National bushfire and climate plan released

National bushfire and climate plan released

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A national bushfire plan has been released by the the Emergency Leaders Climate Action, aiming to protect Australians in future bushfire seasons as climate change becomes a growing threat.

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A national bushfire plan has been released by the Emergency Leaders for Climate Action, aiming to protect Australians in future bushfire seasons as climate change becomes a growing threat.

TheAustralian Bushfire and Climate Plan, launched in Sydney on Thursday last week, outlines 165 recommendations for more effective bushfire readiness, response, and recovery.

The report was developed at the National Climate and Bushfire Summit 2020, held in June and July, by more than 150 experts at affected community members from across the country.

Climate Councillor and former Fire & Rescue NSW Commissioner Greg Mullins said climate change has meant that a "rethink" of preparation and management of bushfires is required.

"This plan outlines practical steps that all levels of government can take right now to better protect communities," Mr Mullins said.

"It's important that the federal government takes these recommendations seriously and acts on them urgently.

"First and foremost, the Federal Government must tackle the root cause of climate change by urgently phasing out fossil fuels to reach net zero emissions. We also hope they will be included in the Royal Commission's final report."

Some of the key recommendations in the report include:

  • Set up a national climate disaster fund to meet climate-fuelled disaster costs and build resilience-paid through a fossil fuel producer levy.
  • Better resource fire and land management agencies to manage fuels, and rapidly detect and attack new outbreaks
  • Add medium and large aerial firefighting capability to Australian fire services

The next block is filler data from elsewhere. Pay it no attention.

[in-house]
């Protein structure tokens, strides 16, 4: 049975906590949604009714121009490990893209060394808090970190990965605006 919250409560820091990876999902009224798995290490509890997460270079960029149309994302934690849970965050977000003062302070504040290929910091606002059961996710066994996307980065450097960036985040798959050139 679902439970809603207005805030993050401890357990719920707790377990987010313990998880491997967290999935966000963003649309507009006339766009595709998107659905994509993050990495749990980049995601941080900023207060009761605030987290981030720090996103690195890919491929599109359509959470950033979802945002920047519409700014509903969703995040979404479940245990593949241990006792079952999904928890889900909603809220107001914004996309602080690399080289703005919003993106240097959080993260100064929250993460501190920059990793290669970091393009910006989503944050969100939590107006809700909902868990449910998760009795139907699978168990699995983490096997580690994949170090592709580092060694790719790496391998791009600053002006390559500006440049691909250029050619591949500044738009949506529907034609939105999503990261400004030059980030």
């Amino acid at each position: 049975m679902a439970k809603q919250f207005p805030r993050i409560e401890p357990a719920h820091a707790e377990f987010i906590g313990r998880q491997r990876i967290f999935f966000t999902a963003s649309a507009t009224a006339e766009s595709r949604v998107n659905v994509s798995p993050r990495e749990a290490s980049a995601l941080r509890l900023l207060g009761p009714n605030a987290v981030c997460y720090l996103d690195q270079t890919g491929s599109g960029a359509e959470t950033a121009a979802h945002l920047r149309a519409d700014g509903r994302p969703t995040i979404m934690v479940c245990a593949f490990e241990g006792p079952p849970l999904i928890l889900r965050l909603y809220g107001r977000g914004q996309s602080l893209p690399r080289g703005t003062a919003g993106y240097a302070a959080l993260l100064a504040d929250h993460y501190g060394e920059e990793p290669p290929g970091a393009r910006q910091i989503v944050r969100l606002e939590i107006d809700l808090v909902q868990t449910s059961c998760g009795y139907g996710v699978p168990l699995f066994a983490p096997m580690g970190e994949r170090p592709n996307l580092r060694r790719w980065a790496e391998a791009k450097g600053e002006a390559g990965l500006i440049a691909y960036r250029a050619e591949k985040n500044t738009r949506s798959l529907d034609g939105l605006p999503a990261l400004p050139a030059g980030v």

• Create an Indigenous-led National Cultural Fire Strategy to complement and inform fuel management by agencies
  • Establish an independent insurance price monitor so that Australians in disaster-prone areas can insure and be more resilient
  • Continue Telehealth so that people in bushfire-affected areas can access remote healthcare.

Nicki Hutley, Partner, Deloitte Access Economics, contributed to the report, and said the economic cost of extreme weather events in Australia is growing, set to reach $39 billion per year by 2050.

"Climate change, which is fuelling more severe extreme weather events and worsening bushfire danger, has serious economic consequences," Ms Hutley said.

"Reducing emissions, building community resilience, and boosting emergency resourcing can help us avoid huge economic impacts and damage in the future, while creating clean new jobs right now."

RELATED READING:Fire review welcomed but queries remain

Climate Councillor and public health physician Kate Charlesworth said there was an urgent need for a national climate and health strategy.

"Australia's summer of fires saw more than 400 deaths and more than 4,000 hospitalisations from bushfire smoke. The climate-health crisis is affecting Australians now, and is the number one threat to people's health in the long-term," she said.

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